Nissan Altima oil leak can't be found

We have a 2002 Altima. We had been hearing a rubbing noise as we drive…first between 30-40 mph, and later at higher speeds. The first time we went to the local mechanic, he said there was almost no oil. He couldn’t find a leak.

We’ve just had the car at the dealer’s. The engine oil was flushed twice, but they too couldn’t find a leak.

We’ve occasionally seen small drops under the car, or large puddles which have seemed more like water.

Any advice? THe car has 65,000 miles.

Well, my best advice is to check your oil dipstick VERY frequently from now on. Unfortunately, if the mechanic found the engine to be very low on oil, apparently you had not been monitoring the oil regularly.

While oil does not have to be leaking in order for the engine to be low on oil, since you say that you have observed fluid underneath the car, I would suggest putting a large piece of cardboard (like a box from a large appliance) underneath the car in order to be able to better localize the possible leak and to be able to examine the fluid more closely.

In addition to a leak, your engine could be burning oil. While your car has only 65k on the odometer, you did not give us any indication of how well the vehicle is maintained, and poor maintenance can also lead to premature oil burning.

Also, where it is maintained is of major importance. If you are in the habit of using “Quicky Lube”, you should be aware that their barely-trained teenaged employees have a reputation for forgetting to do certain things like–putting oil into your engine after draining the old oil!

They have also been known to drain the transmission by mistake, thereby ruining transmissions. The list of screw-ups from these places is almost endless, and several vehicles nationwide each week have an engine/transmission/differential destroyed by the ineptitude of the kiddies at quick oil change places.

Another possibility for loss of oil is a bad head gasket. If your engine was ever overheated, this is a possibility, and unfortunately, this can be a very expensive repair job. Has your coolant level dropped at all? Does it appear to be “milky” in appearance? Whether these situations have been observed or not, a competent mechanic can check your coolant for the presence of hydrocarbons from the engine in order to confirm whether the problem lies with the head gasket.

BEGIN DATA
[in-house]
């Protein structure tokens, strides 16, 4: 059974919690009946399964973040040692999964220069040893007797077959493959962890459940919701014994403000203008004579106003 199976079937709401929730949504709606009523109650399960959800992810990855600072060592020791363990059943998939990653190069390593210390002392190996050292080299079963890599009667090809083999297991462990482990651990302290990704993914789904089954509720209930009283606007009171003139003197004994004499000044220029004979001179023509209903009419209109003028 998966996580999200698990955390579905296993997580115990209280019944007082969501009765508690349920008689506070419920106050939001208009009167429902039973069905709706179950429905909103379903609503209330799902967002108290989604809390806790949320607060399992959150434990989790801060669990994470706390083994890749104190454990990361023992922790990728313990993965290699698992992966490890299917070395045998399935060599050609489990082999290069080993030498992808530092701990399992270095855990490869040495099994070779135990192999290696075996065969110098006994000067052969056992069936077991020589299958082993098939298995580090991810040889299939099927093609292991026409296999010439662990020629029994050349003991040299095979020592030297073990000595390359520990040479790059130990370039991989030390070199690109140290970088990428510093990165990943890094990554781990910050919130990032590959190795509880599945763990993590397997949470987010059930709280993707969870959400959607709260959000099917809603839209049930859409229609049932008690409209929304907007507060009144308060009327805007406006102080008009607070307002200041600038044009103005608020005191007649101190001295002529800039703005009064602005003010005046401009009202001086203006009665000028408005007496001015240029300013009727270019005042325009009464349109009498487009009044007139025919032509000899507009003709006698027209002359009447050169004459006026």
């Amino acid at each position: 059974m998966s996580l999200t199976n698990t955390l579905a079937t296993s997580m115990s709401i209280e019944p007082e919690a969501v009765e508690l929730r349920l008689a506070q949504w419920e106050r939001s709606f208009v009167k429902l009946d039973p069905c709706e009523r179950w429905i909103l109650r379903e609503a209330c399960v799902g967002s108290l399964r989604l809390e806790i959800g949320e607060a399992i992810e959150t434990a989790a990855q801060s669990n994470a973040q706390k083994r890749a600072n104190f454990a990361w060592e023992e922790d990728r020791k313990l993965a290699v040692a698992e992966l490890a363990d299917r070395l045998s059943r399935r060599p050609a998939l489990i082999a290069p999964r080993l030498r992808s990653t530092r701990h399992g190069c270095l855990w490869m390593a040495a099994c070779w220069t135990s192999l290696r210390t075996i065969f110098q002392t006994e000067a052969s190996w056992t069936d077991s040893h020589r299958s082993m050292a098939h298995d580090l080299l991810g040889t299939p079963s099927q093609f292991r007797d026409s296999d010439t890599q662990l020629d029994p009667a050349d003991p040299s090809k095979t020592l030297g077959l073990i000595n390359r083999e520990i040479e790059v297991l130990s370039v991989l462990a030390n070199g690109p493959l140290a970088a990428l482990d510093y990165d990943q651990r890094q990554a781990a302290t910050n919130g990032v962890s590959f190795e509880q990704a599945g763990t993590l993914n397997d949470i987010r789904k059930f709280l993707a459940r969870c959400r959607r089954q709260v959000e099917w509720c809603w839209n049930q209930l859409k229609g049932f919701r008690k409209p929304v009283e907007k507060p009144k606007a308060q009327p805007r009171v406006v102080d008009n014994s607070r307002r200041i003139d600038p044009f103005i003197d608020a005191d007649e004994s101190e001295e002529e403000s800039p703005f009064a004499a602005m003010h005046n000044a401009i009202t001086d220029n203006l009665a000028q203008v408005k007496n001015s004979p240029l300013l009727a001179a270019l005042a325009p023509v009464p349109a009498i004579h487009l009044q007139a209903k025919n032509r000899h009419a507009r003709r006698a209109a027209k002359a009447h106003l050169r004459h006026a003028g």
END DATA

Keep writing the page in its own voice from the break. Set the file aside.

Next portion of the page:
If you determine that the engine is indeed leaking oil, then replacement of one or more gaskets should take care of the problem. The labor may be relatively cheap, in the case of a valve cover gasket, or fairly expensive, in the case of an oil pan gasket or other gasket. If it is burning oil, then you are looking at a repair job that could simply involve valve guide seals or (gulp!) piston rings. And, as said previously, a bad head gasket is also an expensive repair job.

Anyway, if your engine was run with a very low oil level (whether as a result of a leak or from oil burning or from a bad head gasket, plus failure to monitor the oil level), it is entirely possible that it has now sustained enough extra wear and tear for it to burn an excessive amount of oil. I suggest that you check the dipstick every couple of days in order to see just how much it might be burning. Try to never let it fall below the “add” mark on the dipstick.

Once you determine what caused the low oil level, then you can decide whether to fix it or to dump the car. And, whether you keep this car and repair it or whether you decide to dump it and buy a new car, you should be sure to maintain your car properly and to regularly check the oil level in order to avoid the situation in which you currently find yourself.